It’s Thanksgiving weekend up here in Canada and I’ve been thinking about the ones who created the celebration that we continue today. The proclamation of William Bradford in 1623 says:
Inasmuch as the great Father has given us this year an abundant harvest of Indian corn, wheat, peas, squashes and garden vegetables, and made the forest to abound with game and the sea with fish and clams, and inasmuch as he has protected us from the ravages of the savages, has spared us from the pestilence and granted us freedom to worship God according to the dictates of our own conscience, now I, your magistrate do proclaim that all ye Pilgrims, with your wives and ye little ones, do gather at ye meeting house, on ye hill, between the hours of nine and twelve in the daytime on Thursday, November ye 29th, of the year of our Lord one thousand six hundred twenty-three, and the third year since ye Pilgrims landed on ye Plymouth Rock, there to listen to ye Pastor and render Thanksgiving to ye Almighty God for all his blessings.*
In contrast, I think about us, nearly 400 years later. As a society we’re “smarter” now, and independent, so instead of attributing an abundant harvest to the great Father, we congratulate farmers for their wisdom and hard work, and the agricultural scientists for developing the best seeds and fertilizer. If the forest abounds with game, and the sea with fish, we marvel at the balance of ecology (Mother Nature), and appreciate the biologist and oceanographer that are probably behind this good fortune.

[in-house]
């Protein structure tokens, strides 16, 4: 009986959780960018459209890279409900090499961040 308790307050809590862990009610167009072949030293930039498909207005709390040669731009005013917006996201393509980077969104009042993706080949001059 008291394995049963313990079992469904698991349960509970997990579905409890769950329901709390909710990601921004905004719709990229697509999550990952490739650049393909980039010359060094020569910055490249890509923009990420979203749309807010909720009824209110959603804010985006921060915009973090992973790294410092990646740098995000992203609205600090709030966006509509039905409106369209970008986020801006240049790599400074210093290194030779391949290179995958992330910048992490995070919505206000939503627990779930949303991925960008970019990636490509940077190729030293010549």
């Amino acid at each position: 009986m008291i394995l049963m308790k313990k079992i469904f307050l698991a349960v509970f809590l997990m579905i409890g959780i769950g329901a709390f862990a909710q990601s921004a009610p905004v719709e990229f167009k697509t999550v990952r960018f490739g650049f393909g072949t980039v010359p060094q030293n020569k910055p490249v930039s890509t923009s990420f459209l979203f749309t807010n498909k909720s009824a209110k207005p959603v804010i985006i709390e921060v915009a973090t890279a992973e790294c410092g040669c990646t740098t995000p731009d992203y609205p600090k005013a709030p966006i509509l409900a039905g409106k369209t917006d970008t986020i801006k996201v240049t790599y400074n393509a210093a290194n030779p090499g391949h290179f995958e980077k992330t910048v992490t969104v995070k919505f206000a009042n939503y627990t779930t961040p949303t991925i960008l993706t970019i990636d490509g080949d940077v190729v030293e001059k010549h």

If we’ve been protected from an enemy or from government oppression, we either feel grateful toward our Armed Forces, or we take for granted that we’re safe and free to worship (or not worship) as we please. After all, we pay plenty of tax dollars, so we’d better be safe and free. If we’re healthy, we thank our doctor, pharmacist, naturopath or nutritionist for sparing us from the pestilence.
And we absolutely should be grateful, and should thank all these people. But let us ultimately thank the Giver of all these people and blessings, the One who gives our society life and breath, strength and wisdom. Let’s remember that every good thing really does come from above.
“He gives to all life, breath, and all things.” Acts 17:25
*From Of Plimouth Plantation by William Bradford, written 1647, quoted on page 66 of America's God and Country: Encyclopedia of Quotations by William Joseph Federer
Posted by Ramona